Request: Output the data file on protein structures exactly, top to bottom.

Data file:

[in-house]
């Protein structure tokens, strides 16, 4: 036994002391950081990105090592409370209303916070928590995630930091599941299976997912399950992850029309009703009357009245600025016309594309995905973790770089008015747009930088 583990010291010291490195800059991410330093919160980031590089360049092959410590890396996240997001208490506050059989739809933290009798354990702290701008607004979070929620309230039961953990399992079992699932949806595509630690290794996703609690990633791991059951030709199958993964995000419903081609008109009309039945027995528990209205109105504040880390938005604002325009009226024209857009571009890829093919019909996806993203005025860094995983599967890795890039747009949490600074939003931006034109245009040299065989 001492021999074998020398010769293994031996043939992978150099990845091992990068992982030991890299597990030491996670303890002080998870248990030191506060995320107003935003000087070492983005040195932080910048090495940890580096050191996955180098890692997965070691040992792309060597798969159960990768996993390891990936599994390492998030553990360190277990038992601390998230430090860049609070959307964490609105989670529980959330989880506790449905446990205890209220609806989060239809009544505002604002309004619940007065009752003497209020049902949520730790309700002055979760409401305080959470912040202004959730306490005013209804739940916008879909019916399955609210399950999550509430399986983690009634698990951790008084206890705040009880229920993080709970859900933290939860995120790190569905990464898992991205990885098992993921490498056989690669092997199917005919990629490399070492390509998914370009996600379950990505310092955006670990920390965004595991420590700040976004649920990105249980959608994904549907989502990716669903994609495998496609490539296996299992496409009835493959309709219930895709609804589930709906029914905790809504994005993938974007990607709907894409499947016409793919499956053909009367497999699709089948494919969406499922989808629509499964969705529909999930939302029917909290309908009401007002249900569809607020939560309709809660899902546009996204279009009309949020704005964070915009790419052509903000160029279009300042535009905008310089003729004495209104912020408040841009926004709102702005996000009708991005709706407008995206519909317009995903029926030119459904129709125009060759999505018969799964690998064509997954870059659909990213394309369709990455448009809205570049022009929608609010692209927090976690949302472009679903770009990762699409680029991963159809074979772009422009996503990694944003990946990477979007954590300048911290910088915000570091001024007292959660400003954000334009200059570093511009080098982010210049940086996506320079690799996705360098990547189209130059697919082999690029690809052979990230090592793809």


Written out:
[in-house]
């Protein structure tokens, strides 16, 4: 036994002391950081990105090592409370209303916070928590995630930091599941299976997912399950992850029309009703009357009245600025016309594309995905973790770089008015747009930088 583990010291010291490195800059991410330093919160980031590089360049092959410590890396996240997001208490506050059989739809933290009798354990702290701008607004979070929620309230039961953990399992079992699932949806595509630690290794996703609690990633791991059951030709199958993964995000419903081609008109009309039945027995528990209205109105504040880390938005604002325009009226024209857009571009890829093919019909996806993203005025860094995983599967890795890039747009949490600074939003931006034109245009040299065989 001492021999074998020398010769293994031996043939992978150099990845091992990068992982030991890299597990030491996670303890002080998870248990030191506060995320107003935003000087070492983005040195932080910048090495940890580096050191996955180098890692997965070691040992792309060597798969159960990768996993390891990936599994390492998030553990360190277990038992601390998230430090860049609070959307964490609105989670529980959330989880506790449905446990205890209220609806989060239809009544505002604002309004619940007065009752003497209020049902949520730790309700002055979760409401305080959470912040202004959730306490005013209804739940916008879909019916399955609210399950999550509430399986983690009634698990951790008084206890705040009880229920993080709970859900933290939860995120790190569905990464898992991205990885098992993921490498056989690669092997199917005919990629490399070492390509998914370009996600379950990505310092955006670990920390965004595991420590700040976004649920990105249980959608994904549907989502990716669903994609495998496609490539296996299992496409009835493959309709219930895709609804589930709906029914905790809504994005993938974007990607709907894409499947016409793919499956053909009367497999699709089948494919969406499922989808629509499964969705529909999930939302029917909290309908009401007002249900569809607020939560309709809660899902546009996204279009009309949020704005964070915009790419052509903000160029279009300042535009905008310089003729004495209104912020408040841009926004709102702005996000009708991005709706407008995206519909317009995903029926030119459904129709125009060759999505018969799964690998064509997954870059659909990213394309369709990455448009809205570049022009929608609010692209927090976690949302472009679903770009990762699409680029991963159809074979772009422009996503990694944003990946990477979007954590300048911290910088915000570091001024007292959660400003954000334009200059570093511009080098982010210049940086996506320079690799996705360098990547189209130059697919082999690029690809052979990230090592793809």